Bing Claims Cure for Search Overload
June 11, 2009 | Contributed by: Stephanie Hobbs
You’ve probably heard some of the buzz about Bing, Microsoft’s new “decision engine” that is being positioned as a major competitor to Google and Yahoo. The name is snappy and some early numbers show Bing is starting off strong.
These early gains may be helped by Microsoft’s $100 million ad campaign focused on “search overload syndrome.” I found the first commercial intriguing and attention grabbing, and the notion of “search overload” resonated with me. We know from our own business that there is more information than ever out there and searchers need simple, fast, and reliable solutions to pinpoint what they’re looking for.
As a Yellow Pages person, I wanted to test how Bing is using our listings in these early days. I quickly discovered that YellowPages.com is heavily integrated into Bing’s local search capabilities – no surprise that the folks at Microsoft would turn to our industry to help build a reliable capability there.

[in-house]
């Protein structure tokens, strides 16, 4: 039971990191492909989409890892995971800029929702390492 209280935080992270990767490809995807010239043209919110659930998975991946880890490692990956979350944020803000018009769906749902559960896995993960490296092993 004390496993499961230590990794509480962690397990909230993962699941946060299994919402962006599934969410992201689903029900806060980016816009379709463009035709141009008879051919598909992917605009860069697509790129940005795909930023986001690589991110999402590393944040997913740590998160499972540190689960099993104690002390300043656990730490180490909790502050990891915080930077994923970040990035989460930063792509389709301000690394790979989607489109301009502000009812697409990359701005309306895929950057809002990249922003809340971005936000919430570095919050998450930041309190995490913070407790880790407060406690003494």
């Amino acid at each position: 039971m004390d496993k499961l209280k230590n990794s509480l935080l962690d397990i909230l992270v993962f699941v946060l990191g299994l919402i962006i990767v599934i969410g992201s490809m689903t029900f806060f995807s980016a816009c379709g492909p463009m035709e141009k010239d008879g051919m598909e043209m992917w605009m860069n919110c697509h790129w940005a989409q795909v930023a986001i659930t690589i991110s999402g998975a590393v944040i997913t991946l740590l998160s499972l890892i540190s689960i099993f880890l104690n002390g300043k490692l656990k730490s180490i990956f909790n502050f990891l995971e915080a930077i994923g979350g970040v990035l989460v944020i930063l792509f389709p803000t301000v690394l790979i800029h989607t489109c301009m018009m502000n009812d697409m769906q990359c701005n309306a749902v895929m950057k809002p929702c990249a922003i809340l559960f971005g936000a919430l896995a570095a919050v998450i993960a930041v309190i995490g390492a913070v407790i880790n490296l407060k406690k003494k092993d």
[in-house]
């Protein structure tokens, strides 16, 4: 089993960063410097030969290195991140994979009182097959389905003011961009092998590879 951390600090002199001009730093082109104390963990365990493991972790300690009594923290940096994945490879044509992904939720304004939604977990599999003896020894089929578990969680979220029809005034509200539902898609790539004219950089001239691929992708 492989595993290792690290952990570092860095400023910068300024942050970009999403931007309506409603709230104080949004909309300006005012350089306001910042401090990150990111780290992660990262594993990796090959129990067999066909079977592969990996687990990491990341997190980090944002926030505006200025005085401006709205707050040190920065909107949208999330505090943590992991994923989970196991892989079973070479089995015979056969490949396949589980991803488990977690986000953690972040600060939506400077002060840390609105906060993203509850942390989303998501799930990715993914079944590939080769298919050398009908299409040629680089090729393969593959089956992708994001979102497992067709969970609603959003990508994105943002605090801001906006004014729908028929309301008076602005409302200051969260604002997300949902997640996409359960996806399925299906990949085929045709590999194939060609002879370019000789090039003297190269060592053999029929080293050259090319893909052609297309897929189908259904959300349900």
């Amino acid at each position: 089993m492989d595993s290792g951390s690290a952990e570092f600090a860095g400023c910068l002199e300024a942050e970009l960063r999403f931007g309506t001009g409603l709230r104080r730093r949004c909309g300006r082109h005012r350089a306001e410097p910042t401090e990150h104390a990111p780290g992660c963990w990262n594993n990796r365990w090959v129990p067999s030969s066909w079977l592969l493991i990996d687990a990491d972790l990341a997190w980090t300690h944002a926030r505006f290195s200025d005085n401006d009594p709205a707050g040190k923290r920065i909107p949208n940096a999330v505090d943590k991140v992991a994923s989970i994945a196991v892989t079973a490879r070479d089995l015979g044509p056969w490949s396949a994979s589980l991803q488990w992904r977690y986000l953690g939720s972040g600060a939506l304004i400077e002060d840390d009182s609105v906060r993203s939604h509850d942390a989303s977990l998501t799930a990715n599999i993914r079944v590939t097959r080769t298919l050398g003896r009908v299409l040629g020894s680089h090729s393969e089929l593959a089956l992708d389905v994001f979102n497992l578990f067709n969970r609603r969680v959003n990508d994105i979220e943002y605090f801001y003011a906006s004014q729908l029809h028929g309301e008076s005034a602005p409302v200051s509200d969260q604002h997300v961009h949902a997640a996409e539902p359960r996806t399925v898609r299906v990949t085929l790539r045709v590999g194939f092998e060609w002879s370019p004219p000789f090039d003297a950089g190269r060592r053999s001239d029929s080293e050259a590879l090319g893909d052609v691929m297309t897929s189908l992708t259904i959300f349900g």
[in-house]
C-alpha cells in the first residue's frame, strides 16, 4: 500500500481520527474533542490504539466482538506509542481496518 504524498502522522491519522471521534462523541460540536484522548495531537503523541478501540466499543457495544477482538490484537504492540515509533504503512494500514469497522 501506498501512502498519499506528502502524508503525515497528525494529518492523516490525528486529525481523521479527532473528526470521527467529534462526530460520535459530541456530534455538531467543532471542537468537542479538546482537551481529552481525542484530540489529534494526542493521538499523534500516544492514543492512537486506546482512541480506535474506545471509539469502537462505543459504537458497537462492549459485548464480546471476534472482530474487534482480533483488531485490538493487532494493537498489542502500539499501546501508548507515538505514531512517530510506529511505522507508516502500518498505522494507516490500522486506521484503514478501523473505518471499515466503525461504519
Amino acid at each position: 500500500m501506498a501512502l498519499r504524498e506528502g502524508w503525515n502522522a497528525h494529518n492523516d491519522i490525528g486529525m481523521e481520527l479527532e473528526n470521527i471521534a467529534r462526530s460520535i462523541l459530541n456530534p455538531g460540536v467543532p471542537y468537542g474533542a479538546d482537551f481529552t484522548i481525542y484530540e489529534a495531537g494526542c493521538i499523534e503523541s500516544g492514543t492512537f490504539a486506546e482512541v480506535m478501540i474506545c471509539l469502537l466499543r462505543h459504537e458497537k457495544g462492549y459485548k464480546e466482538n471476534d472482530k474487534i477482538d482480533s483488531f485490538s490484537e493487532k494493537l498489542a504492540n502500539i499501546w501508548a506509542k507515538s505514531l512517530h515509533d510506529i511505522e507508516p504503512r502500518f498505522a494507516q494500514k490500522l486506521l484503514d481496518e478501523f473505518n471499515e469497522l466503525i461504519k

I started with a search for “New York arts and crafts stores” and the first result was a list of five local crafts stores plotted on a map, very similar to the local results you get with Google. I clicked on the full listings link and received more detailed information with two sponsored listings from YellowPages.com right on top.
Then I did a search for “driving schools Kansas City, MO” and found a very similar result, with YellowPages.com sponsored listings leading the results.
If you go to Bing’s local search portal page, you’ll see the YellowPages.com branding sits right at the top.
This is great integration with Bing, and given its desire to be a decision engine, it makes perfect sense. We’ve long been a decision engine for consumers needing to find a local business.
It’s hard to say whether we’ll “Bing” a search term rather than “Google” it any time soon, but we already know that the way people search and access information online is always changing. And if Bing is poised to change the game, Yellow Pages local sales teams will play an important role in helping small businesses make sense of that change.